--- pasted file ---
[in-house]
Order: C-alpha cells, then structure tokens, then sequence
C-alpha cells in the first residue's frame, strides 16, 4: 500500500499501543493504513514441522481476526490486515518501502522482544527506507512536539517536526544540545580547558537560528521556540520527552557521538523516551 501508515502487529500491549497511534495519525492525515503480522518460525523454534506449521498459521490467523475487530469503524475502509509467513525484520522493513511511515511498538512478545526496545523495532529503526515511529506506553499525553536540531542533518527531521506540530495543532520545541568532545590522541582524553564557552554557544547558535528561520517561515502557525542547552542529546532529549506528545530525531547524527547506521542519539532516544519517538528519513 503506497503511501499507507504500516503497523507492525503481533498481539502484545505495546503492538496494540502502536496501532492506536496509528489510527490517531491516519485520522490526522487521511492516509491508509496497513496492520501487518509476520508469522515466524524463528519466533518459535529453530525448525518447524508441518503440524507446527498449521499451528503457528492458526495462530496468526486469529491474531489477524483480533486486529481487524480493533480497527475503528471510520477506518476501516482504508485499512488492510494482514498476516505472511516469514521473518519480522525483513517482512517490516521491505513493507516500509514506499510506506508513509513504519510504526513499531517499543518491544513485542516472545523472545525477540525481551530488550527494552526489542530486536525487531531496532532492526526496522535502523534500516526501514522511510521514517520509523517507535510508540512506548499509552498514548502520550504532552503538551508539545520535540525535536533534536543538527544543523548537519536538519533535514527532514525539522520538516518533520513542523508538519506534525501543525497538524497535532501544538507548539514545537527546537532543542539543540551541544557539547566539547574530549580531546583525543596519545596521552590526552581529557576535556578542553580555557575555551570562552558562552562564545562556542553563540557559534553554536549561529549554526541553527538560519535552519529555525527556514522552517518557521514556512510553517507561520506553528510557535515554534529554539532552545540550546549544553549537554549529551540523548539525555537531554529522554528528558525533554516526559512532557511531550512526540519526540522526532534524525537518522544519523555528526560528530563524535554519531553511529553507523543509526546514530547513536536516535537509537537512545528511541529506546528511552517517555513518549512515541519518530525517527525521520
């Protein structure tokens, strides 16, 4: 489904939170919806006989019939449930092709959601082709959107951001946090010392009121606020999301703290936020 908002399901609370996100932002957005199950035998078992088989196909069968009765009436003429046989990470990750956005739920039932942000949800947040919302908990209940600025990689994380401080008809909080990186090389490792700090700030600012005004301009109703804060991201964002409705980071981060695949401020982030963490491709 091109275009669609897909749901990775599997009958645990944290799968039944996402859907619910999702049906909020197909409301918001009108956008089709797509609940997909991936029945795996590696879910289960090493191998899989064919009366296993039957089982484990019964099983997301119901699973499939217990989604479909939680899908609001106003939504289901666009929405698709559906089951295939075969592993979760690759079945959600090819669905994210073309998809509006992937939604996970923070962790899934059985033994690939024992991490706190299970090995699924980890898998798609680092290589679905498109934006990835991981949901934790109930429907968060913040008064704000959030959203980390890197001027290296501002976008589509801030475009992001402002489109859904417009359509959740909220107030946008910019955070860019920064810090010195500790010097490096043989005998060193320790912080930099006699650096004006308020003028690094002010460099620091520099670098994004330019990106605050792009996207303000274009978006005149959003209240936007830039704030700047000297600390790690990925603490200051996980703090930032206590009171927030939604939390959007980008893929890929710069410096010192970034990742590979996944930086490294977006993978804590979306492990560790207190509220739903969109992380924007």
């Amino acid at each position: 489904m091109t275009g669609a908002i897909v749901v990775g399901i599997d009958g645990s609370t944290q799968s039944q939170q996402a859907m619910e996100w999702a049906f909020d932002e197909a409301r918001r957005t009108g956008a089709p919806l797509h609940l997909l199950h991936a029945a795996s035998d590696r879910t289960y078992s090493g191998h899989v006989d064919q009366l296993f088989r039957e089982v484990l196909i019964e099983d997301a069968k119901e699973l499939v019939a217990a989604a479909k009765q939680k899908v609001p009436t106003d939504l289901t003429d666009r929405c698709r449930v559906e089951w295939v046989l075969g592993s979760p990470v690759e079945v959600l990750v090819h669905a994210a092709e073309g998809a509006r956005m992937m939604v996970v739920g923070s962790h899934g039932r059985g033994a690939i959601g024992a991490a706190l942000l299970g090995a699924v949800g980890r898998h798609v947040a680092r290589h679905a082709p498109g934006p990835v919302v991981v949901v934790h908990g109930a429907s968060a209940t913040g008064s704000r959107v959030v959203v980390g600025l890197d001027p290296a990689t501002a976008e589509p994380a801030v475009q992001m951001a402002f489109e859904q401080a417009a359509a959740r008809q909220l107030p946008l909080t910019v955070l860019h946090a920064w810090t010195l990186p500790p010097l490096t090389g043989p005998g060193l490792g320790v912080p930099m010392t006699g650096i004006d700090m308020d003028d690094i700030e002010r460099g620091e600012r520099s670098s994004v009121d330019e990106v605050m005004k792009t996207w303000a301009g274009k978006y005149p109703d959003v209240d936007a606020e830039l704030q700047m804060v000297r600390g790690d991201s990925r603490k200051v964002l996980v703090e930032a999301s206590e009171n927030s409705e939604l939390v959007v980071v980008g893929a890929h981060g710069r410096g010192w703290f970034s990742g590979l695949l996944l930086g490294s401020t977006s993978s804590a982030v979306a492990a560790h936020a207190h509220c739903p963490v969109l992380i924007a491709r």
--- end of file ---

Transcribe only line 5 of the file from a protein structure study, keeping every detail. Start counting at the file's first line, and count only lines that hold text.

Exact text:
């Amino acid at each position: 489904m091109t275009g669609a908002i897909v749901v990775g399901i599997d009958g645990s609370t944290q799968s039944q939170q996402a859907m619910e996100w999702a049906f909020d932002e197909a409301r918001r957005t009108g956008a089709p919806l797509h609940l997909l199950h991936a029945a795996s035998d590696r879910t289960y078992s090493g191998h899989v006989d064919q009366l296993f088989r039957e089982v484990l196909i019964e099983d997301a069968k119901e699973l499939v019939a217990a989604a479909k009765q939680k899908v609001p009436t106003d939504l289901t003429d666009r929405c698709r449930v559906e089951w295939v046989l075969g592993s979760p990470v690759e079945v959600l990750v090819h669905a994210a092709e073309g998809a509006r956005m992937m939604v996970v739920g923070s962790h899934g039932r059985g033994a690939i959601g024992a991490a706190l942000l299970g090995a699924v949800g980890r898998h798609v947040a680092r290589h679905a082709p498109g934006p990835v919302v991981v949901v934790h908990g109930a429907s968060a209940t913040g008064s704000r959107v959030v959203v980390g600025l890197d001027p290296a990689t501002a976008e589509p994380a801030v475009q992001m951001a402002f489109e859904q401080a417009a359509a959740r008809q909220l107030p946008l909080t910019v955070l860019h946090a920064w810090t010195l990186p500790p010097l490096t090389g043989p005998g060193l490792g320790v912080p930099m010392t006699g650096i004006d700090m308020d003028d690094i700030e002010r460099g620091e600012r520099s670098s994004v009121d330019e990106v605050m005004k792009t996207w303000a301009g274009k978006y005149p109703d959003v209240d936007a606020e830039l704030q700047m804060v000297r600390g790690d991201s990925r603490k200051v964002l996980v703090e930032a999301s206590e009171n927030s409705e939604l939390v959007v980071v980008g893929a890929h981060g710069r410096g010192w703290f970034s990742g590979l695949l996944l930086g490294s401020t977006s993978s804590a982030v979306a492990a560790h936020a207190h509220c739903p963490v969109l992380i924007a491709r």